Joanna Manu did not expect to get arrested when she went to work one morning last year. "I was in my fields preparing them for planting when mine security and police came and arrested me for encroaching on their land," she said some months later. It was an aggressive move to intimidate farmers in the mine zone controlled by Golden Star Resources and its Bogoso Mine. The mine needed the land for digging pits to reveal ore laden with gold, as well as space to dump all the earth and rocks from the pits.
Farmers in this area are typically informed that the government has conceded their land to the mine and that there is nothing they can do about it. Joanna knew better. "I know my rights, and I knew the law would take its course," she said.
Manu had attended a training session with Oxfam America's partner WACAM, where she learned that farmers can only be removed from their land if they have been compensated for it. This helped her make a strong argument. "I told the court that I was there before the company came and that it had not compensated me. So the company has no right to push me off this land."
"And I am still farming there," Manu said, smiling just a little. "I learned this in my training, and it is thanks to this new knowledge that I could do this."
WACAM's training not only helped Manu defend her own rights and farmland, but also helped her become one of the key organizers in her community, Dumasi, a small collection of mud and concrete houses piled on the side of a hill on the road between two larger mining towns, Prestea and Tarkwa. Farmers line the road selling tomatoes and yams as trucks and cars blast past in the dust and heat. The forest looms over Dumasi; dark green surrounds the hardwood trees and small fields that farmers hack out of the dense brush.
Open-pit gold mining has had serious negative effects ranging from housing damage caused by the explosives used to blast apart the pit to reveal ore, just over 300 yards from the village, to pollution of the local drinking water source, the Aprepre River, in 2004 and 2006. Again, training from WACAM has helped Manu and her neighbors push the company to respect their rights and its obligations.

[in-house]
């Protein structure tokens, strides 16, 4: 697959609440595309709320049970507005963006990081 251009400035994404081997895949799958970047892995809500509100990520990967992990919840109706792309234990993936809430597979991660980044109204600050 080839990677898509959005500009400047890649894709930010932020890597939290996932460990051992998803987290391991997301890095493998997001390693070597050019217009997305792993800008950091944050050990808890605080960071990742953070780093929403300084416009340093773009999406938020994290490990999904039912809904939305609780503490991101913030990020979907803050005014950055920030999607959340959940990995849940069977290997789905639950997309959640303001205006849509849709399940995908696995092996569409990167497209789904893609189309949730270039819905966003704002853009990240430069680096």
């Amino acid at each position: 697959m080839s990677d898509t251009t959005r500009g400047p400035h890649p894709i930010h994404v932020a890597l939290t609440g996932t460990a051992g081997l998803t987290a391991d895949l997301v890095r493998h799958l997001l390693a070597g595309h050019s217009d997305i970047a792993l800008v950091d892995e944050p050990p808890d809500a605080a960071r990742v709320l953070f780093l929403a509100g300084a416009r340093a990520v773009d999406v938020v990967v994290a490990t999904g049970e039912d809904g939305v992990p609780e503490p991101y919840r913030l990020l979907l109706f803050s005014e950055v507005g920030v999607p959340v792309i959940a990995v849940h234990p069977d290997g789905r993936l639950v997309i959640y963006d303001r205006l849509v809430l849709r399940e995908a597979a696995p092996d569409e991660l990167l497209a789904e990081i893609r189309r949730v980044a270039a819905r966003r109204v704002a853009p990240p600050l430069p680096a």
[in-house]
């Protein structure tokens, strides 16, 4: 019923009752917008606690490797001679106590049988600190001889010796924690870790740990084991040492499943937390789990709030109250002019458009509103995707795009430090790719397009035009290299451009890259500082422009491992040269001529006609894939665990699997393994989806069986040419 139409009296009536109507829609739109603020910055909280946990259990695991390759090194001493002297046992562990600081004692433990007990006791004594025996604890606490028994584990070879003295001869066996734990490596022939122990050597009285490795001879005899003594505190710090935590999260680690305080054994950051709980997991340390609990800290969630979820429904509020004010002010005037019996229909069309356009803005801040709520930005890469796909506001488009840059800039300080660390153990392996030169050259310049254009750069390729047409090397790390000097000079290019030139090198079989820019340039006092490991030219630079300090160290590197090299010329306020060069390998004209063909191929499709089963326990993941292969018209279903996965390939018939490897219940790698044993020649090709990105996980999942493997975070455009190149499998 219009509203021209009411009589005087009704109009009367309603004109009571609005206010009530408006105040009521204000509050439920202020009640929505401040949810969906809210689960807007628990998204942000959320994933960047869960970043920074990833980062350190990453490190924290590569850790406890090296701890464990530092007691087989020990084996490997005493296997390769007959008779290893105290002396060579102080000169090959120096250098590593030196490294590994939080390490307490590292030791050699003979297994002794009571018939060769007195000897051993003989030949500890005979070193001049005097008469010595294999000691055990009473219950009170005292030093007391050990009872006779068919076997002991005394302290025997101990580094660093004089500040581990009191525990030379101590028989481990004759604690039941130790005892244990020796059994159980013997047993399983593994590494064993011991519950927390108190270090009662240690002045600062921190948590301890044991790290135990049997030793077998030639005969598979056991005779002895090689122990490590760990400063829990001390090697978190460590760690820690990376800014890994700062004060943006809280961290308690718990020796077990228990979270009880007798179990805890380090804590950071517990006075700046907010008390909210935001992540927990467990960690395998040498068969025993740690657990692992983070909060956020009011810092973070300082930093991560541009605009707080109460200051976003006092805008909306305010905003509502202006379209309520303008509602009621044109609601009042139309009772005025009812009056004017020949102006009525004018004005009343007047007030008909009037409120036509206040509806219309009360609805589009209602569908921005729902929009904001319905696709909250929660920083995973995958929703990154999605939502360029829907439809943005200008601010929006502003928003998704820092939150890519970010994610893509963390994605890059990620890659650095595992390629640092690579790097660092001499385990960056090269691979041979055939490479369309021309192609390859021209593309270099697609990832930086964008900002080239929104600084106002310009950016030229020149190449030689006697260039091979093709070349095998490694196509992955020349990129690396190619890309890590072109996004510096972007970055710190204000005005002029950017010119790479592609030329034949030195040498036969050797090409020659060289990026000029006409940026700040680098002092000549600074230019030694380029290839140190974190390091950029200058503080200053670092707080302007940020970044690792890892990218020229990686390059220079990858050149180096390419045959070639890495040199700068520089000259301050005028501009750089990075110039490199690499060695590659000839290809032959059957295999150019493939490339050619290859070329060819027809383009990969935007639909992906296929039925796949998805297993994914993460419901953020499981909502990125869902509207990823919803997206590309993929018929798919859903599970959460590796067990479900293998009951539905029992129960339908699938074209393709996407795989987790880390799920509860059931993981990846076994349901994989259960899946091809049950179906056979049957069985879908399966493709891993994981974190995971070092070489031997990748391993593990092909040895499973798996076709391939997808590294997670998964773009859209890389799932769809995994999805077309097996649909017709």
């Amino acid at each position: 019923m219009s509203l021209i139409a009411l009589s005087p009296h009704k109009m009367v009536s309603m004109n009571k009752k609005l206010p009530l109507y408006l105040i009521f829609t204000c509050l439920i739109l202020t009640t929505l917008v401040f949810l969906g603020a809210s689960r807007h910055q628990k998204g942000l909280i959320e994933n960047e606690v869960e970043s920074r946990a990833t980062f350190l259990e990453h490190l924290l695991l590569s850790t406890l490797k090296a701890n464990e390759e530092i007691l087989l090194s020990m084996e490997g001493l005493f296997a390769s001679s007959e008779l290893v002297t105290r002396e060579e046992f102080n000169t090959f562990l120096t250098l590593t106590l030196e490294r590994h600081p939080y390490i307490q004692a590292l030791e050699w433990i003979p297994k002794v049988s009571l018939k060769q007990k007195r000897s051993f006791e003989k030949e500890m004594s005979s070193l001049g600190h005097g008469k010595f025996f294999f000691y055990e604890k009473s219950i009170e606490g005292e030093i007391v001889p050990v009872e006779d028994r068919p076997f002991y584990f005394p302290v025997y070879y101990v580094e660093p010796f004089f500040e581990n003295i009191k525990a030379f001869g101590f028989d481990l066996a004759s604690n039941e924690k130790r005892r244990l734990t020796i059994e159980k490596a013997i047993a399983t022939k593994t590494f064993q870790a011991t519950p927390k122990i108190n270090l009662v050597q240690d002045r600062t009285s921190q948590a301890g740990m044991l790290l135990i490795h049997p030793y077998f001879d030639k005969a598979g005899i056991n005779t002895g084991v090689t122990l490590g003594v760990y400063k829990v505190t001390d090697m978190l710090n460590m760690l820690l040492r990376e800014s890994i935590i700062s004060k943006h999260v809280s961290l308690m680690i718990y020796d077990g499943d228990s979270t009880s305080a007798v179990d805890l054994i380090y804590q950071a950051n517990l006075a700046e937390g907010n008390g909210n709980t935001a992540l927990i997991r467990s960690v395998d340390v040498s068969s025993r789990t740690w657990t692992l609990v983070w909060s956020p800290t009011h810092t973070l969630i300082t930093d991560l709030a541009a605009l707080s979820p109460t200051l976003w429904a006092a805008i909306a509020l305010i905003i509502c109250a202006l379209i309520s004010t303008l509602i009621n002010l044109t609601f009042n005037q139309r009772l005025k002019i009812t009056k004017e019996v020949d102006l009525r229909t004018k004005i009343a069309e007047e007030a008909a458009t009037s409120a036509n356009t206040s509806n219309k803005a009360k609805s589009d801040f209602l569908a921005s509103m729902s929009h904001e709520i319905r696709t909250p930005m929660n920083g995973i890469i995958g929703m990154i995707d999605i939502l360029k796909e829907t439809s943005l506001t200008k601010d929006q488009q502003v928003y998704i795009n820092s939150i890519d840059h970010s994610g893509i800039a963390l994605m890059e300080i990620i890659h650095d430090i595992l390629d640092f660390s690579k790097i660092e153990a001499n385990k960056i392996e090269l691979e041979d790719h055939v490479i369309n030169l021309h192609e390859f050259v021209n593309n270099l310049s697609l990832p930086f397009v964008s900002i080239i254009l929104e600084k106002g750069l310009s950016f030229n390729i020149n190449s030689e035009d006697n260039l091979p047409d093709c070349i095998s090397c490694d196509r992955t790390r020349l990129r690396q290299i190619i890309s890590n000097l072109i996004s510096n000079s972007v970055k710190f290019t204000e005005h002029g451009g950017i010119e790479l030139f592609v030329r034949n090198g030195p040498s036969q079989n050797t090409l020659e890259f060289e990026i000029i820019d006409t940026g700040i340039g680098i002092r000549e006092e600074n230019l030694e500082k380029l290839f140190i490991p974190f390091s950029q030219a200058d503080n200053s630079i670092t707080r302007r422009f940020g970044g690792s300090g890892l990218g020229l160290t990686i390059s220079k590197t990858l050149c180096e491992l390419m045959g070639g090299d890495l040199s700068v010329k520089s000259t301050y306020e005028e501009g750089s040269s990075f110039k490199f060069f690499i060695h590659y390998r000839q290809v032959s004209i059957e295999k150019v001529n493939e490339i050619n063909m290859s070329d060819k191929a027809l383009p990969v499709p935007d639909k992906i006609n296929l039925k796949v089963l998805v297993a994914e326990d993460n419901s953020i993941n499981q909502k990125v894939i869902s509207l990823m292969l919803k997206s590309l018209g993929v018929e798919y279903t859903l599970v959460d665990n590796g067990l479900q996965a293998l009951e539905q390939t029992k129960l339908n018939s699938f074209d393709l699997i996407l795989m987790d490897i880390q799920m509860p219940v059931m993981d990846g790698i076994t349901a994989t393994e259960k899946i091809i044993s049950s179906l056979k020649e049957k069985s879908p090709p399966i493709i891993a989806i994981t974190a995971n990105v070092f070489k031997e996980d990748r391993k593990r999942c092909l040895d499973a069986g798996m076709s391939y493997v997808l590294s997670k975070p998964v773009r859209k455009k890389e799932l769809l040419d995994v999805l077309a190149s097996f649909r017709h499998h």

After the mine spilled cyanide into the stream in 2004, Manu and her father immediately collected water samples and dead fish, and sent them to WACAM and Ghana's Environmental Protection Agency (EPA). "WACAM taught us that cyanide is extremely poisonous, but that exposure to the sun reduces its toxicity," Manu explained. "Usually when we complain to the EPA they take 10 days to come here, so that is why we had to get the samples right away." WACAM helped secure medical care for sick villagers and convened a press conference so the villagers could pressure the company to clean up the mess and compensate people affected by the poison. WACAM and another legal aid organization funded by Oxfam America, CEPIL, helped the citizens of Dumasi take the company to court, and they are awaiting a decision.
Efforts like this have helped the people of Dumasi force the company to halt the blasting that hurled rocks into their houses and cracked their foundations. For now the mining has stopped while the company tries to relocate the village—but first it has to negotiate a deal with a group of citizens who will no longer allow the government and mining company to take advantage of them.
The training WACAM provided for the people of Dumasi has helped them defend their rights, but it is also changing the way they think about themselves and others. Manu realized that she can be a leader, someone who can make a difference in her village and the world. "After this training, I can see how important education is, so I am enrolled in school," she said. "I want to be a political leader, maybe a member of parliament."
Manu's motivations and sense of responsibility go well beyond her village. "I see fellow human beings as I see myself, and if they can't defend their rights, then I have to help them," she said. "I am saving humanity."